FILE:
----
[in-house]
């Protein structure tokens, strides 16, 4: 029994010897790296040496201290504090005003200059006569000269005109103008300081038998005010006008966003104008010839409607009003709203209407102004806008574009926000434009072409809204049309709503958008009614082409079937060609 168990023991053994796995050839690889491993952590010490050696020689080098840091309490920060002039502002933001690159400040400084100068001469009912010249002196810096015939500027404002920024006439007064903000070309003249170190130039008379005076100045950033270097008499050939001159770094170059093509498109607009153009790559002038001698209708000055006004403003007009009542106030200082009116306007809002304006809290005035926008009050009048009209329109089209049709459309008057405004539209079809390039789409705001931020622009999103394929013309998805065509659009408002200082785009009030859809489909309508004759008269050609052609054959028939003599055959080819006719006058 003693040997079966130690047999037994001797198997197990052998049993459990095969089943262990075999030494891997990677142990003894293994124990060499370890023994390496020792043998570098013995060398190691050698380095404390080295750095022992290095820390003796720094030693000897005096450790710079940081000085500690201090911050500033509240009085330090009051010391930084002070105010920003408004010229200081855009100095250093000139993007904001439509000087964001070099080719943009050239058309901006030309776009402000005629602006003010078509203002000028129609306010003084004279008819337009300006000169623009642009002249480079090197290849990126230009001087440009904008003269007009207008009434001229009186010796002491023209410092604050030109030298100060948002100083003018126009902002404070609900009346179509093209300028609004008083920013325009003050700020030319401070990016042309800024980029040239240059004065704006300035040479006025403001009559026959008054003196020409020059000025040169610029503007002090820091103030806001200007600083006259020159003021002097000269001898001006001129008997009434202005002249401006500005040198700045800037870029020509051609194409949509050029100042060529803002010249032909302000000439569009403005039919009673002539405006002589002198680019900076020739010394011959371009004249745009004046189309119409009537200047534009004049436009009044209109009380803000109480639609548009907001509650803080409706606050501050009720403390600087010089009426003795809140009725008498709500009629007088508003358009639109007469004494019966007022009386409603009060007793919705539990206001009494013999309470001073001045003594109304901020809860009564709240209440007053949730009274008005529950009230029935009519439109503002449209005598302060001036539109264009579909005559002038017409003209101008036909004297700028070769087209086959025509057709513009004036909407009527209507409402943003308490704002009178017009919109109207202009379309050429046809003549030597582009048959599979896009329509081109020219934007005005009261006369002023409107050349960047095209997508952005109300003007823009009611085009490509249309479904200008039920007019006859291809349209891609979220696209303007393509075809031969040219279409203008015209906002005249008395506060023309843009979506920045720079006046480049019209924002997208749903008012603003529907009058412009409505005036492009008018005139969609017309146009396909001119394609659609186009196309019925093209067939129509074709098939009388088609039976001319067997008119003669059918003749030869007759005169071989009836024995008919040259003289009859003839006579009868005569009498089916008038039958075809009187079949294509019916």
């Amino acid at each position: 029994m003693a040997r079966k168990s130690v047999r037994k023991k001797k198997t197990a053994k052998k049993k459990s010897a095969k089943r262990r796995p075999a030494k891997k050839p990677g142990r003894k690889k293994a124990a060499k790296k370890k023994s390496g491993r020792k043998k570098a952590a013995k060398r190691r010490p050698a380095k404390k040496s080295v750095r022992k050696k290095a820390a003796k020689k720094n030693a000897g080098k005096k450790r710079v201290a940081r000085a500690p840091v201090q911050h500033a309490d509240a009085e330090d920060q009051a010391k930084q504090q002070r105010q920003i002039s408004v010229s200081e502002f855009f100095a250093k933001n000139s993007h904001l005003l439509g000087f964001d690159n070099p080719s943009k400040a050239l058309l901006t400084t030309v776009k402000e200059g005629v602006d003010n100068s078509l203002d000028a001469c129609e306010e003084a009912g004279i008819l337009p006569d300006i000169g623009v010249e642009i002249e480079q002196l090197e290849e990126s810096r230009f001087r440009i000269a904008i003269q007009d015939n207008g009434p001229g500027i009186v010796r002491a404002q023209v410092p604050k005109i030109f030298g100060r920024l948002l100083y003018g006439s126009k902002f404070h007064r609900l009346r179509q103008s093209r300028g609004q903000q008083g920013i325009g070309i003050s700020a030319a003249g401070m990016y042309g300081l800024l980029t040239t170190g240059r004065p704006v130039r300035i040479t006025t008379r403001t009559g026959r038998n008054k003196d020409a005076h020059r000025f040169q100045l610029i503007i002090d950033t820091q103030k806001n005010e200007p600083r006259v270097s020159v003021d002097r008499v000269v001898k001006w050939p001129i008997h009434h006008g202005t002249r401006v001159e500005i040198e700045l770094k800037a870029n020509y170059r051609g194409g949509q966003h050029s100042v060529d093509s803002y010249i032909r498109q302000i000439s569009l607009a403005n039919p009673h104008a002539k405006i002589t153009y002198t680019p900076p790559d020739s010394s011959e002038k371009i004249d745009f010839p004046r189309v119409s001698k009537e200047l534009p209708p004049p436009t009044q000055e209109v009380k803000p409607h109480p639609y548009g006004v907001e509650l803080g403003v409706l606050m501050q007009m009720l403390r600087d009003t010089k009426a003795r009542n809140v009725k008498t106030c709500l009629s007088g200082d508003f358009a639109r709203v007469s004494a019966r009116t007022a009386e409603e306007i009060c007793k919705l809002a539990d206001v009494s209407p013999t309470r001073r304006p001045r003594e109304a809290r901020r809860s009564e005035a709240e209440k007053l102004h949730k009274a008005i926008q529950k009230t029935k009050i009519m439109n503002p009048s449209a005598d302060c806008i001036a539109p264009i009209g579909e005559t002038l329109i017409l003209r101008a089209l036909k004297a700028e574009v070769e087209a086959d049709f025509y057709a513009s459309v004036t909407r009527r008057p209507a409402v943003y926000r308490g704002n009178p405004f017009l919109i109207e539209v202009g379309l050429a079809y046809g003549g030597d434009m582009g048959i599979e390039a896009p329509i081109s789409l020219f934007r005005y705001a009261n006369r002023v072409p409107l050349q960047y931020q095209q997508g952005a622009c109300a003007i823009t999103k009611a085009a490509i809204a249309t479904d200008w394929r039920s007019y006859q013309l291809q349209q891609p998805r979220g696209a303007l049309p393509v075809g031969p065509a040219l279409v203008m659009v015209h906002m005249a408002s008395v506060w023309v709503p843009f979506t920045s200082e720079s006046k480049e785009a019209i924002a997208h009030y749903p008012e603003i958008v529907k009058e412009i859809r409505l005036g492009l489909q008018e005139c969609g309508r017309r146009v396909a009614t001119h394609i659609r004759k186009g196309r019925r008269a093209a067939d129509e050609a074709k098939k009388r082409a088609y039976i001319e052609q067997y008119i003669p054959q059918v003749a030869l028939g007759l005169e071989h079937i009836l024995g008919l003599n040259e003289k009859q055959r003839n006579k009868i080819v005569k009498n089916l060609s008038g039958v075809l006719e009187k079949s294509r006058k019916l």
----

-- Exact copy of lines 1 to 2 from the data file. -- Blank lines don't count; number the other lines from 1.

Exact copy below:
[in-house]
């Protein structure tokens, strides 16, 4: 029994010897790296040496201290504090005003200059006569000269005109103008300081038998005010006008966003104008010839409607009003709203209407102004806008574009926000434009072409809204049309709503958008009614082409079937060609 168990023991053994796995050839690889491993952590010490050696020689080098840091309490920060002039502002933001690159400040400084100068001469009912010249002196810096015939500027404002920024006439007064903000070309003249170190130039008379005076100045950033270097008499050939001159770094170059093509498109607009153009790559002038001698209708000055006004403003007009009542106030200082009116306007809002304006809290005035926008009050009048009209329109089209049709459309008057405004539209079809390039789409705001931020622009999103394929013309998805065509659009408002200082785009009030859809489909309508004759008269050609052609054959028939003599055959080819006719006058 003693040997079966130690047999037994001797198997197990052998049993459990095969089943262990075999030494891997990677142990003894293994124990060499370890023994390496020792043998570098013995060398190691050698380095404390080295750095022992290095820390003796720094030693000897005096450790710079940081000085500690201090911050500033509240009085330090009051010391930084002070105010920003408004010229200081855009100095250093000139993007904001439509000087964001070099080719943009050239058309901006030309776009402000005629602006003010078509203002000028129609306010003084004279008819337009300006000169623009642009002249480079090197290849990126230009001087440009904008003269007009207008009434001229009186010796002491023209410092604050030109030298100060948002100083003018126009902002404070609900009346179509093209300028609004008083920013325009003050700020030319401070990016042309800024980029040239240059004065704006300035040479006025403001009559026959008054003196020409020059000025040169610029503007002090820091103030806001200007600083006259020159003021002097000269001898001006001129008997009434202005002249401006500005040198700045800037870029020509051609194409949509050029100042060529803002010249032909302000000439569009403005039919009673002539405006002589002198680019900076020739010394011959371009004249745009004046189309119409009537200047534009004049436009009044209109009380803000109480639609548009907001509650803080409706606050501050009720403390600087010089009426003795809140009725008498709500009629007088508003358009639109007469004494019966007022009386409603009060007793919705539990206001009494013999309470001073001045003594109304901020809860009564709240209440007053949730009274008005529950009230029935009519439109503002449209005598302060001036539109264009579909005559002038017409003209101008036909004297700028070769087209086959025509057709513009004036909407009527209507409402943003308490704002009178017009919109109207202009379309050429046809003549030597582009048959599979896009329509081109020219934007005005009261006369002023409107050349960047095209997508952005109300003007823009009611085009490509249309479904200008039920007019006859291809349209891609979220696209303007393509075809031969040219279409203008015209906002005249008395506060023309843009979506920045720079006046480049019209924002997208749903008012603003529907009058412009409505005036492009008018005139969609017309146009396909001119394609659609186009196309019925093209067939129509074709098939009388088609039976001319067997008119003669059918003749030869007759005169071989009836024995008919040259003289009859003839006579009868005569009498089916008038039958075809009187079949294509019916």